In this final post of my criticism of the contemporary Communist movement, I’ll be merely touching on a few observations I’ve made over the past couple years. These points have less to do with fundamental tenets or issues in various Communist parties or tendencies and the like, and deal more with “cultural” or “attitudinal” problems that seem to be prevalent among Marxists and the far left in general.
It sounds a bit confusing, so I’ll get right to it.
No New Strategy:
I touched on this issue in my first set of criticisms- asserting that Marxism had neglected action in favor of pointless intellectual exercises- but I think I should delve a bit deeper into this.
Perhaps it’s because we’re too busy skirmishing with each other, perhaps it’s because were too busy trying to concoct the perfect “revolutionary theory”, or perhaps we’re just too busy period- regardless of the reason, it’s always struck me that for all the detailed analysis of our past, we really don’t have all that much of a plan for our future.
Let’s face it- we don’t have a strategy for the here and now. Protests? Marches? Slogans? These aren’t much more than the “solutions” offered by our Anarchist cousins.
What bugs me is it’s tough to criticize an Anarchist (either real or phony) for their plans when we just don’t have any ourselves. Barring our joint work in Antifa campaigns, there’s really not a whole lot I can cite when someone genuinely asks me what Communism can do for him or her and their family. Don’t get me wrong- I’m not saying that Communism has never done anything for anyone- In fact, I typically reference the Black Panther Party for Self-Defense as (from my research, anyways) a strong model for both immediate and long-term social change.
We need to put our intellectual side to use. We need to get to a point where our actions speak louder than our words. We need to provide people with a reason to look to us, rather than begrudgingly investing in the two-party scam year after year after year.
Just a few moments ago, I came across a diatribe written about the Captain America movie, the authors decrying it as a propaganda piece and terrible distortion of history.
Needless to say, it was a pretty dumb article, completely over-analyzing a movie based off of comic books. I’d be hard pressed to cite a better example of the problem I’m talking about than that- it’s all just the same stuff. Over and over, publication after publication, it’s all just another three minutes of “Capitalism is evil! Socialism is good!”, pawned off as the “newest and most in-depth analysis of _______!”.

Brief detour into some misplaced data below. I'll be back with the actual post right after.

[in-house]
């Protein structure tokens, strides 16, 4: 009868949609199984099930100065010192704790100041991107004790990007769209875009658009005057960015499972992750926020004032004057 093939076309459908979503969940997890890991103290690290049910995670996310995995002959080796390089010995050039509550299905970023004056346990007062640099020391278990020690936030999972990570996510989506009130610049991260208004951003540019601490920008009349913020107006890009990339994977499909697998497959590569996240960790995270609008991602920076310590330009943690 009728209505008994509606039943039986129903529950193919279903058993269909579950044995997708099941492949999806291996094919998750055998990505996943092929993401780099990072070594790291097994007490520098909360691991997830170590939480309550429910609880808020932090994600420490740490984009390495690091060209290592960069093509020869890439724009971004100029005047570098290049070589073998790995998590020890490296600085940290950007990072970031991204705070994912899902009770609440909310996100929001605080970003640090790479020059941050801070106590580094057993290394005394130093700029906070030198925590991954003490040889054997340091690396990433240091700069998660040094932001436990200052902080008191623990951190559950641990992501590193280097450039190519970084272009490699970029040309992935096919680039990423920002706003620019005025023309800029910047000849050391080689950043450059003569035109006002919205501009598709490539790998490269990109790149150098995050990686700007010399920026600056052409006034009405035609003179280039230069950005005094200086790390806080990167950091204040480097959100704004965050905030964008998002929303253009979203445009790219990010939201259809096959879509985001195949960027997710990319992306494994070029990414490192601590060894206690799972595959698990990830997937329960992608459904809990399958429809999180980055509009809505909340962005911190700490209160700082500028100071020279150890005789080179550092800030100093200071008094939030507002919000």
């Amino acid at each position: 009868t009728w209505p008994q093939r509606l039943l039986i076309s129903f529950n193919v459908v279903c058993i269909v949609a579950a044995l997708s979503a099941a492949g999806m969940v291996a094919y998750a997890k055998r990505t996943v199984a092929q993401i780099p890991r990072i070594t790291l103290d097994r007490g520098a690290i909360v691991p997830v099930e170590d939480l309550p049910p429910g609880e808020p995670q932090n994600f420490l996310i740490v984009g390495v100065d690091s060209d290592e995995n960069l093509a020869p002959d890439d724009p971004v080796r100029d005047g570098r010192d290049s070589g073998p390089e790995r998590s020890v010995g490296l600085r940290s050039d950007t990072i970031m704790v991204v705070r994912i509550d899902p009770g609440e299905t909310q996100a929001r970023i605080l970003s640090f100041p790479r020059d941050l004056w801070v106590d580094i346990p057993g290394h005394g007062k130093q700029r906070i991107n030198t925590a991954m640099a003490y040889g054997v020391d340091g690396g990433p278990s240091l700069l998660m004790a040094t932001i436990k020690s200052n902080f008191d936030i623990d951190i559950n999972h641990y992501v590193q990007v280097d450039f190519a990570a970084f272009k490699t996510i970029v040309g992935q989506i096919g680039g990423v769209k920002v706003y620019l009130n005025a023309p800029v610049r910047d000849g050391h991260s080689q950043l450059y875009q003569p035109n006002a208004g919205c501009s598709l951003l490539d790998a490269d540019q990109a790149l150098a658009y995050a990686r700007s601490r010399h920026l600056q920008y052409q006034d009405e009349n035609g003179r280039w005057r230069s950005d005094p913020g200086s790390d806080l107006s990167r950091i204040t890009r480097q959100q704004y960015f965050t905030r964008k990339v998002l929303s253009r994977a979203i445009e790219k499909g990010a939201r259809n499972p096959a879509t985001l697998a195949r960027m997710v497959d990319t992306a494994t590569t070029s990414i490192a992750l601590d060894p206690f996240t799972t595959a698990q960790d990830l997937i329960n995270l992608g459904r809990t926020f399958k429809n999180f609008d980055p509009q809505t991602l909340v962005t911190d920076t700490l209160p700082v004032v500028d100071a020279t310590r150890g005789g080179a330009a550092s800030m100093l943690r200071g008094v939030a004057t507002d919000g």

Do we really not have any new material? Do we really not have anything to throw out there that isn’t rehashing everything we’ve said already? Has there been nothing new added to Communism since the 1960s? Is this what our conversations have been reduced to- in-depth studies of film where we search for anything we can condemn as further proof of the vile nature of Capitalism?
Which brings me to my final point.
The Big Fight:
At the end of the day, the reason for so many of our problems is that we just can’t talk to each other. Why don’t we strategize? Why don’t we unify? Why don’t we question? Because whenever any of us opens our mouth to say something that isn’t some tried and true slogan, we’re terrified of getting called a reactionary or a reformist or a traitor or a host of other insults. No one can say anything contentious- no one can anything period– without people assuming he or she is saying it because he or she is deliberately trying to subvert the entire movement.
There’s no way around it- we’re cynics.
Why? Maybe Communism just appeals to people who sneer at the established order of things. Maybe having our eyes always open to the propaganda and lies we’re fed on a daily basis puts on always on edge. Maybe putting down everyone else is just our defense against having to deal with our own inactivity. Maybe it’s all of these things, or none of them- regardless of the answer, it’s who we are.
And it needs to change.
If we’re ever going to make any progress at all, we need stop making condescension our default reaction whenever anyone says anything. We need to stop putting so much stock in the opinions of people who were the same lot that mocked Che or Huey or Trotsky or Marx. We need to be willing to take risks, and not get smug when they pay off, or afraid to admit when they fail. We need to collectively resurrect dialogue without judgment or old grudges.
I know that, with everything we’ve gone through, it’s tough to accept, but this is what we need:
We need our hope back.